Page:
The Elements of Drawing, John Ruskin’s teaching collection at Oxford

The Elements of Drawing, John Ruskin’s teaching collection at Oxford

Ruskin's Educational series, 1st ed. (1871)

Ruskin's first catalogue of 300 works for the instruction of undergraduates and his notes on the use of particular examples.

Educational 1 cover

Ruskin's Catalogues: 1 object

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Ruskin assembled a diverse collection of artworks for his drawing school in Oxford, including watercolours by J.M.W. Turner and drawings by Ruskin himself.  He taught students to draw as a way of educating them in how to look at art and the world around them.  

Ruskin divided his Teaching Collection into four main series: Standard, Reference, Educational and Rudimentary. Each item was placed in a numbered frame, arranged in a set of cabinets, so that they all had a specific position in the Collection (although Ruskin often moved items about as his ideas changed). 

When incorporated into the Ashmolean’s collection in the last century, the works were removed from the frames and the sequence was lost.  Here, Ruskin's original catalogues, notes and instructions - in his chosen order and in his own words - are united with images of the works and links to modern curatorial descriptions.

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Pæstum (Plate from the "Little Liber Studiorum") Turner

  • Ruskin text

    8 D Study of storm-cloud. Engraved by Turner himself, experimentally. E
  • Details

    Turner (Joseph Mallord William Turner) (1775 - 1851) (designer, engraver)
    Object type
    Material and technique
    mezzotint on paper
    191 x 255 mm (plate); 208 x 267 mm (sheet)
    Associated place
    just above centre, the Ruskin School's stamp
    just below, in ink: T. 12.
    bottom, right of centre, in graphite: R 172 Paestum
    just above, in graphite: R 799(d)

    Presented by John Ruskin to the Ruskin Drawing School (University of Oxford), 1875; transferred from the Ruskin Drawing School to the Ashmolean Museum, c.1949.

    No. of items
    Accession no.
  • Subject terms allocated by curators:


  • References in which this object is cited include:


    Ruskin, John, ‘Rudimentary Series 1878’, 1878, Oxford, Oxford University Archives, cat. Rudimentary no. 172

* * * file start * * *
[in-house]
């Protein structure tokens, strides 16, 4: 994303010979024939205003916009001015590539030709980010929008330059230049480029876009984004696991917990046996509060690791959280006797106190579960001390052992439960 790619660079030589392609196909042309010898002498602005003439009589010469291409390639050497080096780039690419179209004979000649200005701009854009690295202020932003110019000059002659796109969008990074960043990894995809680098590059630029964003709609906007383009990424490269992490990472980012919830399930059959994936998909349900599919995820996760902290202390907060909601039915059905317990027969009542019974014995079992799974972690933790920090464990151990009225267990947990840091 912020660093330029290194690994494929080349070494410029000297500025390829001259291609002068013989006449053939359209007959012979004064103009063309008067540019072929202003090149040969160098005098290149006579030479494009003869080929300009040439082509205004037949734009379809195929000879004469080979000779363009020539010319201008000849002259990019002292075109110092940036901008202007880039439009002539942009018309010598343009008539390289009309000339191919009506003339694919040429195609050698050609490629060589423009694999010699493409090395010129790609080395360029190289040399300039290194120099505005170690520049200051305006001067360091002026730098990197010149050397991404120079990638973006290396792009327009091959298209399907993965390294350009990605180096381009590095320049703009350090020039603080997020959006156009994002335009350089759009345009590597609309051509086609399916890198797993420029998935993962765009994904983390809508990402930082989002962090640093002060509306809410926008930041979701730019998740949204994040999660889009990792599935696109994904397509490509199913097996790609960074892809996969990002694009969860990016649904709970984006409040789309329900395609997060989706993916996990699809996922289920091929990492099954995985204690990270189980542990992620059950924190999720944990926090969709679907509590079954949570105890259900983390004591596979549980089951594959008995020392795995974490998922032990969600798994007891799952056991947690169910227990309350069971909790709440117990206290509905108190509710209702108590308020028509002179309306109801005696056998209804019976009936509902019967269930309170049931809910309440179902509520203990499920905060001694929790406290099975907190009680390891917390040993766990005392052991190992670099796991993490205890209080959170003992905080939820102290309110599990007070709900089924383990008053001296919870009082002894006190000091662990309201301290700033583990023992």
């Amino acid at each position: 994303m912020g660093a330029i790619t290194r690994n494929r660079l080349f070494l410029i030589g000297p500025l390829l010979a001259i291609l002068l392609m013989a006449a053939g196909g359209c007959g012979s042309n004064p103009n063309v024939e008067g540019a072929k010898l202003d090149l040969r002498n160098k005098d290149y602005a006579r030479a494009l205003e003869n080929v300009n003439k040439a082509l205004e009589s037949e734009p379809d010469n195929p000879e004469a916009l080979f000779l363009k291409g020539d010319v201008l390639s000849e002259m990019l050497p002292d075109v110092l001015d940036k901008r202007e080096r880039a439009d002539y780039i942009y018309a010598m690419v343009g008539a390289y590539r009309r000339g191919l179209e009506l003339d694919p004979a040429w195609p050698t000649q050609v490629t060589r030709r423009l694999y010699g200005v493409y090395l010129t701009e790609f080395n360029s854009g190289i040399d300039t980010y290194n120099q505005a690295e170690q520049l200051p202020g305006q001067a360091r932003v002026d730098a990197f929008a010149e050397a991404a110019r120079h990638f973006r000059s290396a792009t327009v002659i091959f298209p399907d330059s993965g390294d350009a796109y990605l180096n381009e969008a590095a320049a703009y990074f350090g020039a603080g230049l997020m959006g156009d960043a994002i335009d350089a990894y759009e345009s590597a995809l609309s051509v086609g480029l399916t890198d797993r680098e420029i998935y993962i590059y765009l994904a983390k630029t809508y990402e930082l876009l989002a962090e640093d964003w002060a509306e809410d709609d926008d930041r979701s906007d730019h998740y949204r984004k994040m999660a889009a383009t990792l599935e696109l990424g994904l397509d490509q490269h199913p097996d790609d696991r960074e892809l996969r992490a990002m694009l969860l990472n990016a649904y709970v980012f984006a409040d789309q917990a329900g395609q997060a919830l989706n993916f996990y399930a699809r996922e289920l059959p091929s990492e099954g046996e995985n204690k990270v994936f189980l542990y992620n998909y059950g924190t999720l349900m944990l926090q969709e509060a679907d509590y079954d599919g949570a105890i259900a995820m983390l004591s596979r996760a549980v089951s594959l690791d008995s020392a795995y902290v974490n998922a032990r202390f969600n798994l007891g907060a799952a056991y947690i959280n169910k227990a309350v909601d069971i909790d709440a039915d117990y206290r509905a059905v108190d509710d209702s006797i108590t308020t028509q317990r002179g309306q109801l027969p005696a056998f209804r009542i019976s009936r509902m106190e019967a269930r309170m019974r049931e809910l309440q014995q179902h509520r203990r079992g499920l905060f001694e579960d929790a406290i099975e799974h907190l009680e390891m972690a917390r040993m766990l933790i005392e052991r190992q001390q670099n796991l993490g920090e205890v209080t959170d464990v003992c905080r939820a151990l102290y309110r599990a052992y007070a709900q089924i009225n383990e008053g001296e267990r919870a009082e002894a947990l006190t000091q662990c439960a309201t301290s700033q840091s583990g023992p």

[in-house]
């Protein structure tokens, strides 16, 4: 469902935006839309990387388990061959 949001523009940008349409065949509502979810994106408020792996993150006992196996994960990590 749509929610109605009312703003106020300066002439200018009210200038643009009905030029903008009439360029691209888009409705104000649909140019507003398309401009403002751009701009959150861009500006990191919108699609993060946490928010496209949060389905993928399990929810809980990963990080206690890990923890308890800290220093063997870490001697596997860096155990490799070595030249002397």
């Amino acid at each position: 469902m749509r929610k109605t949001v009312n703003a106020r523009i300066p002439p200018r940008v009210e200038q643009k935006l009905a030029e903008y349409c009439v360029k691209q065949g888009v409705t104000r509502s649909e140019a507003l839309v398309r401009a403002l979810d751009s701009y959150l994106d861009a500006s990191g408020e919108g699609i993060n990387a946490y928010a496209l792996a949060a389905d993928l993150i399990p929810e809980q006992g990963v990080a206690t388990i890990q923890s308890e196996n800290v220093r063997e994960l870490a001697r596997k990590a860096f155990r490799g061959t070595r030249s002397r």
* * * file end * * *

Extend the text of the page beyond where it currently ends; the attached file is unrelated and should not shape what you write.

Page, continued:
Ruskin, John, Catalogue of the Educational Series (London: Spottiswoode, 1874), cat. Educational no. 294

    Ruskin, John, ‘The Ruskin Art Collection at Oxford: Catalogues, Notes and Instructions’, Edward T. Cook and Alexander Wedderburn, eds, The Works of John Ruskin: Library Edition, 39 (London: George Allen, 1903-1912), 21, cat. Rudimentary no. 172 & Educational no. 294

    Rawlinson, W. G., The Engraved Work of J. M. W. Turner, 2 (London: Macmillan, 1908-1913), no. 799

    Ruskin, John, Catalogue of the Educational Series (London: Smith, Elder, 1871), cat. Educational no. XII.8.D


    • Western Art Print Room

Position in Ruskin’s Collection

Ruskin's Catalogues

  • Ruskin's Educational series, 1st ed. (1871)

    8 D Study of storm-cloud. Engraved by Turner himself, experimentally. E
  • Ruskin's Educational series, 2nd ed. (1874)

    294. Study of storm-cloud. Engraved by Turner himself, experimentally. E
  • Ruskin's revision to the Rudimentary series (1878)


    Advanced state of the same subject, never finished; but both superb examples of easy and perfect shading in Mezzotint. Compare the lurid glare blaze of the light here with its translucent calm in 162, and be thankful, first, to Heaven for giving us metal that may be thus engraved, and then to Prince Rupert for finding out how to engrave it, and then to Turner for thus writing upon it so noble scripture. The great Plate engraved by Prince Rupert with his own hand (Reference Series No 110.) should be compared at once with this, to show the range of execution in this material. Few collections can possess so interesting plates; their market-value, great though it is, not at all representing their rarity. The Turner-engravings are worth, at least, fifteen guineas each in any London sale room, and I paid Messr.s. Colnaghi fifty guineas for No. 110.

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